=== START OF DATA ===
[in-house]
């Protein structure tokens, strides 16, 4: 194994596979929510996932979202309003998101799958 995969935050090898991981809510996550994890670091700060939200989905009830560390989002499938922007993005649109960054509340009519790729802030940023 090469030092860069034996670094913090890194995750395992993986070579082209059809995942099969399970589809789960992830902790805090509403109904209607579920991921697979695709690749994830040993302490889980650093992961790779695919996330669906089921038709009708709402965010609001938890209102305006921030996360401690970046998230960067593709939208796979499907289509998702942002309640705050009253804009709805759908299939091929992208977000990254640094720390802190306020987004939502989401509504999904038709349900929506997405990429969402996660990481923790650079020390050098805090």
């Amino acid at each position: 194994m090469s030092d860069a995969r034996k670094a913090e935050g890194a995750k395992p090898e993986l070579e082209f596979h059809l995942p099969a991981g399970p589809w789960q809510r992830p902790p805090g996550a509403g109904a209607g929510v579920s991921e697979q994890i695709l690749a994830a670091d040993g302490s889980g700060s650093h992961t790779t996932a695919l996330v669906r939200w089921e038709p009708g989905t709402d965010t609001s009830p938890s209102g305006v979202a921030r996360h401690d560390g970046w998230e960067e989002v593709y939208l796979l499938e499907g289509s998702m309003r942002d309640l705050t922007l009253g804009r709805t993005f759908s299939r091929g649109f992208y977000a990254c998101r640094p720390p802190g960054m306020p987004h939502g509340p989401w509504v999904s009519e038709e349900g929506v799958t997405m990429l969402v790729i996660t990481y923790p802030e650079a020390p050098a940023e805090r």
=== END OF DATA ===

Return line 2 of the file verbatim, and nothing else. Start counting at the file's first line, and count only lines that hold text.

């Protein structure tokens, strides 16, 4: 194994596979929510996932979202309003998101799958 995969935050090898991981809510996550994890670091700060939200989905009830560390989002499938922007993005649109960054509340009519790729802030940023 090469030092860069034996670094913090890194995750395992993986070579082209059809995942099969399970589809789960992830902790805090509403109904209607579920991921697979695709690749994830040993302490889980650093992961790779695919996330669906089921038709009708709402965010609001938890209102305006921030996360401690970046998230960067593709939208796979499907289509998702942002309640705050009253804009709805759908299939091929992208977000990254640094720390802190306020987004939502989401509504999904038709349900929506997405990429969402996660990481923790650079020390050098805090």